Ken Plum: Busy life in Richmond
For at least five days a week through the end of February I will be in Richmond for the annual General Assembly session. The normally quiet Capitol Square starts to buzz with activity as the 100 members of the House of Delegates and the 40 members of the State Senate, their staff of one or two persons per members, and the more than 800 lobbyists who work the session come to town. Add to that number the citizens, advocacy group members, and constituents who come to the session, and the elevators in the General Assembly Building get packed and create jams in all the hallways of persons waiting for them. As quickly as all this assemblage occurs, it will fold up and disband just as quickly in late February when the session adjourns. The citizen-legislators return to their homes and professions where they have to live for the rest of the year knowing the consequences of the laws they have passed.
My temporary residence in Richmond has changed as the apartment I rented in the past on Church Hill near historic St. John’s Church was not available this session. Instead I am living in an apartment three blocks from the Capitol on Broad Street in the Miller and Rhoads residences. For almost a century the premier downtown department store in Richmond was Miller and Rhoads. The store closed more than a decade ago when it could no longer compete with suburban shopping center stores. The façade of the building has been left intact including its large sign, but the interior has been converted to a Hilton Garden Inn Hotel and Miller and Rhoads Residences of condominiums and rentals. Its easy access to the Capitol means that I may not move my car during the week. Next door is a temporary ice skating rink that brings more people downtown. Carpenter Center with its grand theatre is also next door.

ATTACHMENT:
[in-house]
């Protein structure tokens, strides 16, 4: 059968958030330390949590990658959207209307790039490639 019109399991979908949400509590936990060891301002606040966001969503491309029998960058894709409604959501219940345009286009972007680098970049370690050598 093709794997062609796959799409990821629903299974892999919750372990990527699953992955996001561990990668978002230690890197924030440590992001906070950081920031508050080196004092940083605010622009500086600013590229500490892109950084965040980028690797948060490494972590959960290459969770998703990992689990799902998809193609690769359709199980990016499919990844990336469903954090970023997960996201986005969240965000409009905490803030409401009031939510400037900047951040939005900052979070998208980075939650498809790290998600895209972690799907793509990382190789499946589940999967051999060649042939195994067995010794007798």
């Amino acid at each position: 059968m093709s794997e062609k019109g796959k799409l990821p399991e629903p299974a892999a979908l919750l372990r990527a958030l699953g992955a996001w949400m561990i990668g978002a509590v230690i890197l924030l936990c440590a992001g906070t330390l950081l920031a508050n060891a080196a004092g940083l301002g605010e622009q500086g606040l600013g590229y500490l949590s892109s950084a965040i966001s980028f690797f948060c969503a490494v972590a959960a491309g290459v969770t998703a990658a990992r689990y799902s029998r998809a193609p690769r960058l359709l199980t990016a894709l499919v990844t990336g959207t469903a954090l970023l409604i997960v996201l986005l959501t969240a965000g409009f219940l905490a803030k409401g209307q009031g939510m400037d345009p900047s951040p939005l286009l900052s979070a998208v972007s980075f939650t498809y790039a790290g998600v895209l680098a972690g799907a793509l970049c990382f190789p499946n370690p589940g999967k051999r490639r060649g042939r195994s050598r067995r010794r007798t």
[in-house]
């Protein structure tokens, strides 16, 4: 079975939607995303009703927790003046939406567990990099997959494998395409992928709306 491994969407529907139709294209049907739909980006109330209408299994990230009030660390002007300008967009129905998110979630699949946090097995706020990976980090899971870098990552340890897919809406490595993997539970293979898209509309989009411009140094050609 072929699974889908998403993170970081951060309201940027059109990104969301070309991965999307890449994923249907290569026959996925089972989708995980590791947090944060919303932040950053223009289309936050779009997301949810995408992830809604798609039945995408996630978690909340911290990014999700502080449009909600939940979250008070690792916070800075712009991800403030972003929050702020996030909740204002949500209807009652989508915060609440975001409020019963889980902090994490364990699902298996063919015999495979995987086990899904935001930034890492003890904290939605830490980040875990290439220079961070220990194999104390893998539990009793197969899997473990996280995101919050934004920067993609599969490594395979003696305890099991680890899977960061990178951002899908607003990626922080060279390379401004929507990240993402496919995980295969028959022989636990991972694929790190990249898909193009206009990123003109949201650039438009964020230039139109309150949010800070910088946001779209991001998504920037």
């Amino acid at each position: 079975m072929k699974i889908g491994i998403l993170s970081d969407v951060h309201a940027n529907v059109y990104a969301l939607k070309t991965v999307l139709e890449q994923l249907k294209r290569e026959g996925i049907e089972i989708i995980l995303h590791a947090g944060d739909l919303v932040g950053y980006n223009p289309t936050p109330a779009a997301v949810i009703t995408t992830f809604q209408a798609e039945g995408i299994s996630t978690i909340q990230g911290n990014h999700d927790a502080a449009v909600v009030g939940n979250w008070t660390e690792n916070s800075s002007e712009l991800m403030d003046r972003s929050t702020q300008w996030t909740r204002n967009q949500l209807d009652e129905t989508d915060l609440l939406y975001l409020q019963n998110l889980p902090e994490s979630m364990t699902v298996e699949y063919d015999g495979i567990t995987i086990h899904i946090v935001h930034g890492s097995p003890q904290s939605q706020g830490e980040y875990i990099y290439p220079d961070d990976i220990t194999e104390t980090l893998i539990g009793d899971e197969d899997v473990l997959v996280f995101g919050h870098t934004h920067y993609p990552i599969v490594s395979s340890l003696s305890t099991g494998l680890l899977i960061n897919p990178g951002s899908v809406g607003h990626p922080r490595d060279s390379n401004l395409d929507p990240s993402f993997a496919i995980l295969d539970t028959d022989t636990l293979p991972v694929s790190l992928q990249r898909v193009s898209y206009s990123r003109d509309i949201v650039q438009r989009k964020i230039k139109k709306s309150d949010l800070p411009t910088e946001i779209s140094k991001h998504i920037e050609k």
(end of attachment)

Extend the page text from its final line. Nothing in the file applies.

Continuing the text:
Communication during the session has been enhanced with all the electronic advances. I was in the pilot program nearly a decade ago that grew into total use of laptops in the legislature. This session I am among those field-testing the iPad for use in the legislature. Almost all communications from constituents comes by e-mail (firstname.lastname@example.org). Since the legislative process moves so quickly, snail mail is not a practical way to communicate during the legislative session.
The historic Capitol building in Richmond is an interesting place to visit any time of the year. Please call my office if you need help in planning a trip. My local office number, 703.758.9733, is forwarded to my Richmond office without additional cost to you. Hope to see you in Richmond soon.
Ken Plum is a member of the Virginia House of Delegates.